top of page
  • Writer's pictureThe Screen Room

Sweeney Todd: The Demon Barber of Fleet Street (2007)

You might remember a post I did recently where I confessed to having seen just 20 of Johnny Depp’s 80 plus movies (shameful, I know).

Well, one film of his that I’ve always been curious about but have purposely avoided for one reason in particular just happened to pop up on Netflix last weekend. I figured it was time I gave it a watch.

Sweeney Todd: The Demon Barber of Fleet Street (2007)

So why have I avoided this movie for 15 years? You can probably guess…Because it’s a musical.

Don’t get me wrong, I love music! I’m just not keen on musicals.

With the exception of Grease (1978), The Muppet Christmas Carol (1992) and maybe White Christmas (1954) I’m happy to give this genre a wide birth.

I’ve never seen Moulin Rouge (2001), Chicago (2002), Hairspray (2007), The Greatest Showman (2017) or the Mama Mia! movies for that matter.

At the risk of sounding like a grumpy old bastard I just find the whole musical thing cheesy and over-the-top cheerful.

I don’t mean to offend any fans of the genre here by the way and I realise I’m probably missing out on some good films by shutting myself off to all of them, however, we all have our likes and dislikes and I simply don’t like musicals.

Having said all that, I have to admit, I did enjoy this one!

If you haven’t seen it, it’s a film adaptation of Stephen Sondheim and Hugh Wheeler’s Tony Award winning 1979 musical of the same name.

It’s directed by Tim Burton (Beetlejuice) and stars Johnny Depp (Edward Scissorhands), Helena Bonham Carter (Fight Club), Alan Rickman (Die Hard), Timothy Spall (Enchanted) and Ed Sanders (Hugo).

There are also supporting roles from Jamie Campbell Bower (Stranger Things), Sacha Baron Cohen (Borat) and Jayne Wisener (Jane Eyre) among others.

This is what it’s about according to the internet:

“Evil Judge Turpin (Rickman) lusts for the beautiful wife of a London barber (Depp) and transports him to Australia for a crime he did not commit. Returning after 15 years and calling himself Sweeney Todd, the now-mad man vows revenge, applying his razor to unlucky customers and shuttling the bodies down to Mrs. Lovett (Bonham Carter), who uses them in her meat-pie shop. Though many fall to his blade, he will not be satisfied until he slits Turpin's throat.”

Much like when I’m watching a film with subtitles I found myself, for the first ten minutes or so wondering if I’d make it through the whole film. As is often the case though I soon forget I’m reading subtitles and before I know it I’m reading the end credits. That’s how I felt about the musical nature of this but fortunately it won me over quite quickly.

It helps of course that it has such a brilliant cast, and their performances along with the tragic nature of the story and the striking imagery captivated me from very early on making me commit to seeing the whole thing through.

Johnny Depp is superb in this movie! He says as much with his eyes and facial expressions as he does with his voice. You genuinely feel his pain and heartbreak which, as sinister as his intentions are, make it easy to root for him. He and Helena Bonham Carter are perfectly cast as the films dastardly duo.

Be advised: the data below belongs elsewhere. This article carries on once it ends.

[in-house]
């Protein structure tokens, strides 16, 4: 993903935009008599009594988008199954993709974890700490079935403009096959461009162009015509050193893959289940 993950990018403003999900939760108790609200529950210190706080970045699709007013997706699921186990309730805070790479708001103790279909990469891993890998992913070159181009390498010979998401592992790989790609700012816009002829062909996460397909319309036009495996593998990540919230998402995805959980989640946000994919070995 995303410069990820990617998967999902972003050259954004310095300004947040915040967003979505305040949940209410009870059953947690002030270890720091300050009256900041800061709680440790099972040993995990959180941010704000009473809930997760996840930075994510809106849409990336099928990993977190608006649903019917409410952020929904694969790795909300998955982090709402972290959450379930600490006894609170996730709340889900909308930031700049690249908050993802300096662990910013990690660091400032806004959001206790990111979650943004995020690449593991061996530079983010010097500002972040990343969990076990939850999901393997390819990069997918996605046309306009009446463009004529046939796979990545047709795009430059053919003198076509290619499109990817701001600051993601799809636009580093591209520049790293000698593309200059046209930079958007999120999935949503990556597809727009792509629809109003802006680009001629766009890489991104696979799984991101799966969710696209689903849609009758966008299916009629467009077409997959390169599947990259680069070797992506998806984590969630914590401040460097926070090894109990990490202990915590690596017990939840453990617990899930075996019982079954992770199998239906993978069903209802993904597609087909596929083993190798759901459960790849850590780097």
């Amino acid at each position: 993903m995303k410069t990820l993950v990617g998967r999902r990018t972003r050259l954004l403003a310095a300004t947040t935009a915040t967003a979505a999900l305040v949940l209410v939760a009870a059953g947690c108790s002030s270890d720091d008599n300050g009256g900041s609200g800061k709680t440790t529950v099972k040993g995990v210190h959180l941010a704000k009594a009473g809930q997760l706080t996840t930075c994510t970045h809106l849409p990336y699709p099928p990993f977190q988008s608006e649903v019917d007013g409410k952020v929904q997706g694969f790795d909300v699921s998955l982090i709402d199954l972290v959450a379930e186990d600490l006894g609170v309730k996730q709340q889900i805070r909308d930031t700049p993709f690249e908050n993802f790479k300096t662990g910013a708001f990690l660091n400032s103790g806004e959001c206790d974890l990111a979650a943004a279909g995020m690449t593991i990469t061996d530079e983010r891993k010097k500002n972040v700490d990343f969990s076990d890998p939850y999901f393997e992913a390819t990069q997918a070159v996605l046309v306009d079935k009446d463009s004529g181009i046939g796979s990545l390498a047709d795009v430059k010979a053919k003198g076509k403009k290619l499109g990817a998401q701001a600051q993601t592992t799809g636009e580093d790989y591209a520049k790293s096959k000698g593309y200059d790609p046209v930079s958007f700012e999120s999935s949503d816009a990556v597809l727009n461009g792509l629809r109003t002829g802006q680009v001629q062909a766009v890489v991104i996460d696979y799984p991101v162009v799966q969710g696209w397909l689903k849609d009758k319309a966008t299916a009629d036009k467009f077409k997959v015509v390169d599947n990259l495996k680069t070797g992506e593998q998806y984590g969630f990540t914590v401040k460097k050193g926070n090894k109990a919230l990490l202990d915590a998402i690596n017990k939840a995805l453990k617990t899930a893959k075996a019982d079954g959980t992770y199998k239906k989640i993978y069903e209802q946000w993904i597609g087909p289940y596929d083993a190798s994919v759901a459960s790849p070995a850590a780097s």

I hadn’t realised Alan Rickman was in this film until the opening credits and that actually gave me a little more confidence that I was gonna like it. Not that I should’ve doubted it I suppose. I’d heard it was good and with Tim Burton at the helm how could I not love it?

The thing that stood out to me right from the start was how good the film looks visually. The sets, the makeup, the costumes! It’s got Tim Burton all over it but darker if that’s even possible.

One of my favourite Tim Burton films is Sleepy Hollow, and I don’t know if it’s just because they’re set in the same era but they have a very similar feel.

I love the greyed-out gloomy tone of the film. London, I imagine was a pretty depressing place to be back in the mid-eighteen hundreds, and the way Burton pulls a lot of colour from the picture emphasises that perfectly. He’s used this technique (desaturation) in several of his films to great effect.

When it comes to the musical aspect of the film which, let’s not forget is the reason I’ve put off watching it all these years, I thought it was really well done. I’m no expert on musicals (or anything for that matter) but I not only enjoyed the songs, I loved how they seemed reserved for what would’ve otherwise been important lines of dialogue. Each song comes in at a time where something big is happening within the story (is that how all musicals work?)

As for the vocal performances I thought they were excellent. Even from the actors we know have had none or very little singing experience (unlike Johnny Depp). I loved how honest and seemingly untampered with they were.

If you listen to the songs from any of the live action Disney movies that have been released in recent years you’ll hear a tonne of autotune on all of the vocals. This is software that digitally tunes the voice to make it sound perfect. It’s used on 99.9% of pop records these days and you can hear it a mile off. I hate it!!

The vocal performances in this movie though sound organic and that’s just another reason to love it!

I’m not saying I’m converted and that I’m gonna go and binge-watch a load of musicals but I really did enjoy this one. I think it probably helps that it’s a pretty dark tale. I love all that macabre kind of stuff and films set in and around this era. There’s just something mysterious and dangerous about it that appeals to me for some reason.

If, like me you’ve avoided this film due to the musical nature of it, I recommend you put your issues aside and give it a chance. Hopefully you’ll enjoy it as much as I did.

Seen it? Let me know in the comments.


Post: Blog2 Post
bottom of page